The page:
I should leave out the story about Maggie Rogers’ rise to fame through a viral video with Pharrell because it is clear by now that she deserves it. It is true that the Maryland singer/songwriter was a student at NYU just two years ago, making eclectic songs that fused her folky roots with Eurohouse influences acquired from a semester abroad, and that one day Pharrell showed up to class, instantly raved about Rogers’ work, and abruptly sent Rogers and her song “Alaska” into a firestorm of attention via YouTube. But Rogers’ debut album, “Heard It In A Past Life” shows how wrong it would be to hang on this story, even for a paragraph.
A lot can change in two years, and a lot has changed since that moment, both for Rogers and, more dramatically, how people see her. On the surface, “Heard It In A Past Life” is a high stakes shot at reintroduction, as Rogers tries to reclaim her image two years removed from her “Now That the Light Is Fading EP,” which contained “Alaska” and four more woodsy electropop tracks. But most evidently, Rogers’ full-length debut is a step out of the woods and into the realm of floor-smashing pop.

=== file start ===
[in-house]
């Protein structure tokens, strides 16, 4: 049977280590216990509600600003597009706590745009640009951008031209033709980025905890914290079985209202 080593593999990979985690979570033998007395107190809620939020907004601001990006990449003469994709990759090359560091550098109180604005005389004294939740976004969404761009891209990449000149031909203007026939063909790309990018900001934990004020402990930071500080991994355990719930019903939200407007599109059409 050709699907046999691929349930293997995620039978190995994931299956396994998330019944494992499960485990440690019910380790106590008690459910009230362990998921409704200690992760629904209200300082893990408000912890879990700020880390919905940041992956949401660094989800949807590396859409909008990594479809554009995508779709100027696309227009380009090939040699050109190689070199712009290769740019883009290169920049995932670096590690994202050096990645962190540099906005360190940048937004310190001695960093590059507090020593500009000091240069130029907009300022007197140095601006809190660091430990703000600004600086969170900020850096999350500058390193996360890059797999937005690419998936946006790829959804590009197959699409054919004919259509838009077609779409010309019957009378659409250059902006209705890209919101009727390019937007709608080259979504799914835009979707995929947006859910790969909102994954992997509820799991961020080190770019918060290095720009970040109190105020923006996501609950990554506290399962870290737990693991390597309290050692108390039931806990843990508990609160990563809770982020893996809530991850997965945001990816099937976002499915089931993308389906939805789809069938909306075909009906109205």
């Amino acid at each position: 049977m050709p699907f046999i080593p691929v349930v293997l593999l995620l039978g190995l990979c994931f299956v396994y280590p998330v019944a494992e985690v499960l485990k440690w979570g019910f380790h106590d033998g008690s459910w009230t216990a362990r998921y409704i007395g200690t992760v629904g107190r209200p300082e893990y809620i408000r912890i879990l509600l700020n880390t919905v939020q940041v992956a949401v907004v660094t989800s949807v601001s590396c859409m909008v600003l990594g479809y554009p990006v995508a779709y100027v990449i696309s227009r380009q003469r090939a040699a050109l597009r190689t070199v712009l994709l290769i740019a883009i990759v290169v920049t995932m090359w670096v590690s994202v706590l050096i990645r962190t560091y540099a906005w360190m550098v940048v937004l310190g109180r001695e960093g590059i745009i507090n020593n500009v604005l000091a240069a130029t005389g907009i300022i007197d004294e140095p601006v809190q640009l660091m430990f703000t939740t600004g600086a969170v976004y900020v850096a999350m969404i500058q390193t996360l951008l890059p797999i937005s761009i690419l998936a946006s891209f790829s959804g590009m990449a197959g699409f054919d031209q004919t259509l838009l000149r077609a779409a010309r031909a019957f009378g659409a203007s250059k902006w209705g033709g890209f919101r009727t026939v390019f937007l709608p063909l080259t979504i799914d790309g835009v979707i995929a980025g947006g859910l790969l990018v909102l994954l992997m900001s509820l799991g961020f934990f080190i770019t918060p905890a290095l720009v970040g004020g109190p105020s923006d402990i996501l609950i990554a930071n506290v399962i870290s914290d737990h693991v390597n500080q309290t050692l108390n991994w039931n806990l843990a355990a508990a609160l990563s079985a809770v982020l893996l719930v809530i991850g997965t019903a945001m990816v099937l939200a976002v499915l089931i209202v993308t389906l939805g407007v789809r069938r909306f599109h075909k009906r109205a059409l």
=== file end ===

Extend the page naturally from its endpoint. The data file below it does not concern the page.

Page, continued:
In a sense, that narrative isn’t new. In the past decade, the sudden leap into pop has been made by artists as heat-seeking as The Head and the Heart and as well-established as Taylor Swift. It’s that narrative that critics have already used to label Rogers’ debut as nonessential. But while albums like Swift’s “1989” seem suffocated by the whims of industry hitmakers like Max Martin, “Heard It In a Past Life” sounds dependent on Rogers as the head practitioner. “Alchemist” is the title critics can’t seem to stop using when referencing Rogers, and the varied sound of her EP shows why. It was clear then that the success of her debut would hinge on how good the chemistry is. Now a record deal, heaps of cash and glittery pop elements are thrown into the mix.